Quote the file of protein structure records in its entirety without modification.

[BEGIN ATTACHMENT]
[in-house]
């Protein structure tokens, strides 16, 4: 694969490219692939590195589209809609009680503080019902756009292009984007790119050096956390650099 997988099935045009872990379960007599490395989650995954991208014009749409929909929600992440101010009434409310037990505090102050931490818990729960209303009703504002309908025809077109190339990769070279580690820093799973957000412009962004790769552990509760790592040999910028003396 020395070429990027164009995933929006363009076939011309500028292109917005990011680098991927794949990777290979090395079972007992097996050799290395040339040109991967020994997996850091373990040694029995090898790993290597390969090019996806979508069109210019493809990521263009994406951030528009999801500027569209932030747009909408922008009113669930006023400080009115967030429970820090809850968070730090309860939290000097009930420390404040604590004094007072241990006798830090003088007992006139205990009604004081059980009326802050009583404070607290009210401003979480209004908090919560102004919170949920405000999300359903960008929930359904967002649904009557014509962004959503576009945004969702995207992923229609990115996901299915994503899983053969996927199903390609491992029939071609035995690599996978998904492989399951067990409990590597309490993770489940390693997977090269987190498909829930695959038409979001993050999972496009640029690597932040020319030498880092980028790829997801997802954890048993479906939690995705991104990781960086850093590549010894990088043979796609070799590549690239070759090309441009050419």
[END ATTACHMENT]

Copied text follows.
[in-house]
């Protein structure tokens, strides 16, 4: 694969490219692939590195589209809609009680503080019902756009292009984007790119050096956390650099 997988099935045009872990379960007599490395989650995954991208014009749409929909929600992440101010009434409310037990505090102050931490818990729960209303009703504002309908025809077109190339990769070279580690820093799973957000412009962004790769552990509760790592040999910028003396 020395070429990027164009995933929006363009076939011309500028292109917005990011680098991927794949990777290979090395079972007992097996050799290395040339040109991967020994997996850091373990040694029995090898790993290597390969090019996806979508069109210019493809990521263009994406951030528009999801500027569209932030747009909408922008009113669930006023400080009115967030429970820090809850968070730090309860939290000097009930420390404040604590004094007072241990006798830090003088007992006139205990009604004081059980009326802050009583404070607290009210401003979480209004908090919560102004919170949920405000999300359903960008929930359904967002649904009557014509962004959503576009945004969702995207992923229609990115996901299915994503899983053969996927199903390609491992029939071609035995690599996978998904492989399951067990409990590597309490993770489940390693997977090269987190498909829930695959038409979001993050999972496009640029690597932040020319030498880092980028790829997801997802954890048993479906939690995705991104990781960086850093590549010894990088043979796609070799590549690239070759090309441009050419």